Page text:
Let a(n) be the number of ways of expressing the integer n as an ordered sum of 1's and 2's. Let b(n) be the number of ways of expressing n as an ordered sum of integers greater than 1. (i) Calculate. . . .
Leonardo who?! Well, Leonardo is better known as Fibonacci and this article will tell you some of fascinating things about his famous sequence.
These gnomons appear to have more than a passing connection with the Fibonacci sequence. This problem ask you to investigate some of these connections.
Play around with the Fibonacci sequence and discover some surprising results!
Cellular is an animation that helps you make geometric sequences composed of square cells.
An article introducing continued fractions with some simple puzzles for the reader.
Build gnomons that are related to the Fibonacci sequence and try to explain why this is possible.
Can you beat the computer in the challenging strategy game?
Liam's house has a staircase with 12 steps. He can go down the steps one at a time or two at time. In how many different ways can Liam go down the 12 steps?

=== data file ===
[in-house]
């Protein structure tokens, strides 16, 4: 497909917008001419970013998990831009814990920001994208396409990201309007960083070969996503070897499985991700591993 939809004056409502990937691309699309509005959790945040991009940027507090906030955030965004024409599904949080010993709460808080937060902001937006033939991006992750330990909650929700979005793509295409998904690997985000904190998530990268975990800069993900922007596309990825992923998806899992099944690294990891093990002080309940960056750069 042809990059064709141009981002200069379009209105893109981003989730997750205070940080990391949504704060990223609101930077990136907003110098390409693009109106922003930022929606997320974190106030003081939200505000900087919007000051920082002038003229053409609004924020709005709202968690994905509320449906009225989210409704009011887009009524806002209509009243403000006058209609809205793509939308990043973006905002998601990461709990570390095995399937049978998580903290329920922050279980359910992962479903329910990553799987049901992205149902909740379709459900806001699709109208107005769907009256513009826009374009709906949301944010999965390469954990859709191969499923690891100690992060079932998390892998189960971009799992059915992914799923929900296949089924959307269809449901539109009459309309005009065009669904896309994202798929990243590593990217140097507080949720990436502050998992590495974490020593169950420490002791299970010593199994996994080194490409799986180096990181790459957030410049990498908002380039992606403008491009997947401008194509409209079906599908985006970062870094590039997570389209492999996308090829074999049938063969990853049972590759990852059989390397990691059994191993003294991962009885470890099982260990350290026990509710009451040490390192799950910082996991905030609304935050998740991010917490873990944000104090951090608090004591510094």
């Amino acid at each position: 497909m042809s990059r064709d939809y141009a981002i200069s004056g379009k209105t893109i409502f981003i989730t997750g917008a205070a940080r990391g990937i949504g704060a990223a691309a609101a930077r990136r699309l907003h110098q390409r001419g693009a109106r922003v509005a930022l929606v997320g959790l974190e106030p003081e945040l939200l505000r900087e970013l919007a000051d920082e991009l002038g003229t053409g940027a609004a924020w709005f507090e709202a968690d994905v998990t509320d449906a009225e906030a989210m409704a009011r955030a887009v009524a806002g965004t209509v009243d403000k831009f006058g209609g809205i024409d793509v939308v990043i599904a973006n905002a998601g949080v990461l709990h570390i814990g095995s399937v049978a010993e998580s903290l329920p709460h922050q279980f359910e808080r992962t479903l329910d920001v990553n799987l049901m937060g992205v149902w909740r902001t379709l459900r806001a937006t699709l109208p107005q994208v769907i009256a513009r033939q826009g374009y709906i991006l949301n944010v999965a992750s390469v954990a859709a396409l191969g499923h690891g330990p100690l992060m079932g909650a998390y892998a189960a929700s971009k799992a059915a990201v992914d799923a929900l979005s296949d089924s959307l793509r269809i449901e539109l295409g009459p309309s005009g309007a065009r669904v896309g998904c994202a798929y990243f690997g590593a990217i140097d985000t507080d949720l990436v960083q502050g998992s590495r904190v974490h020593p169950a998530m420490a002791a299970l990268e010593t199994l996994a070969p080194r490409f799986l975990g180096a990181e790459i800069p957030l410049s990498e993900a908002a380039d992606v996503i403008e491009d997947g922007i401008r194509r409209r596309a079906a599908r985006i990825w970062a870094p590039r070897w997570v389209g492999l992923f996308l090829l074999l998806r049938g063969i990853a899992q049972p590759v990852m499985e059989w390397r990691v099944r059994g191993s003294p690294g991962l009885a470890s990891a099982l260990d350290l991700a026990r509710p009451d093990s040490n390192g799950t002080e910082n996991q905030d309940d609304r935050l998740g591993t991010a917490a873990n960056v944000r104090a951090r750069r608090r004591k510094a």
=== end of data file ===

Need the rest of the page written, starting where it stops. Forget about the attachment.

Using logo to investigate spirals
Second of two articles about Fibonacci, written for students.
Draw whirling squares and see how Fibonacci sequences and golden rectangles are connected.
Here are some circle bugs to try to replicate with some elegant programming, plus some sequences generated elegantly in LOGO.
The well known Fibonacci sequence is 1 ,1, 2, 3, 5, 8, 13, 21.... How many Fibonacci sequences can you find containing the number 196 as one of the terms?
An iterative method for finding the value of the Golden Ratio with explanations of how this involves the ratios of Fibonacci numbers and continued fractions.
This part introduces the use of Logo for number work. Learn how to use Logo to generate sequences of numbers.
Explore the transformations and comment on what you find.